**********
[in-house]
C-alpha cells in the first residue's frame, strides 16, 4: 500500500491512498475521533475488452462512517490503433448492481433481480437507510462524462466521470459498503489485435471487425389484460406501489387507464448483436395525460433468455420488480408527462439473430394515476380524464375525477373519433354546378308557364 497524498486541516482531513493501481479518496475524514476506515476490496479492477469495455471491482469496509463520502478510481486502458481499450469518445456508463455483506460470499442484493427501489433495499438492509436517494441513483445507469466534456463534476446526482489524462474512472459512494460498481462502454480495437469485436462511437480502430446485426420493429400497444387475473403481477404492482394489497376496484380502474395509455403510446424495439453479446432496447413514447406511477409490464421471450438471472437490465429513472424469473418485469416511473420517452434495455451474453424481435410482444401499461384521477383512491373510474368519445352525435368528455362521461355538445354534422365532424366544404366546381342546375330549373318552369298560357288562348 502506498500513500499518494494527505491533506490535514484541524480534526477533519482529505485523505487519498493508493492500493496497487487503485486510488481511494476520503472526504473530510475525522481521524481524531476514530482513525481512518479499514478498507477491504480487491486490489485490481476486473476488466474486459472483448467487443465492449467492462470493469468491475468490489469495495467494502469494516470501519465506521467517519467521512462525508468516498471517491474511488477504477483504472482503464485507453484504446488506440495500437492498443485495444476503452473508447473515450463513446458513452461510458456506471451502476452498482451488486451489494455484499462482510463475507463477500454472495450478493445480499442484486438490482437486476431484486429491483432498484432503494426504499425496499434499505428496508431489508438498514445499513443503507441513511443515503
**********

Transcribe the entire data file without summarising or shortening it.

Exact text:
[in-house]
C-alpha cells in the first residue's frame, strides 16, 4: 500500500491512498475521533475488452462512517490503433448492481433481480437507510462524462466521470459498503489485435471487425389484460406501489387507464448483436395525460433468455420488480408527462439473430394515476380524464375525477373519433354546378308557364 497524498486541516482531513493501481479518496475524514476506515476490496479492477469495455471491482469496509463520502478510481486502458481499450469518445456508463455483506460470499442484493427501489433495499438492509436517494441513483445507469466534456463534476446526482489524462474512472459512494460498481462502454480495437469485436462511437480502430446485426420493429400497444387475473403481477404492482394489497376496484380502474395509455403510446424495439453479446432496447413514447406511477409490464421471450438471472437490465429513472424469473418485469416511473420517452434495455451474453424481435410482444401499461384521477383512491373510474368519445352525435368528455362521461355538445354534422365532424366544404366546381342546375330549373318552369298560357288562348 502506498500513500499518494494527505491533506490535514484541524480534526477533519482529505485523505487519498493508493492500493496497487487503485486510488481511494476520503472526504473530510475525522481521524481524531476514530482513525481512518479499514478498507477491504480487491486490489485490481476486473476488466474486459472483448467487443465492449467492462470493469468491475468490489469495495467494502469494516470501519465506521467517519467521512462525508468516498471517491474511488477504477483504472482503464485507453484504446488506440495500437492498443485495444476503452473508447473515450463513446458513452461510458456506471451502476452498482451488486451489494455484499462482510463475507463477500454472495450478493445480499442484486438490482437486476431484486429491483432498484432503494426504499425496499434499505428496508431489508438498514445499513443503507441513511443515503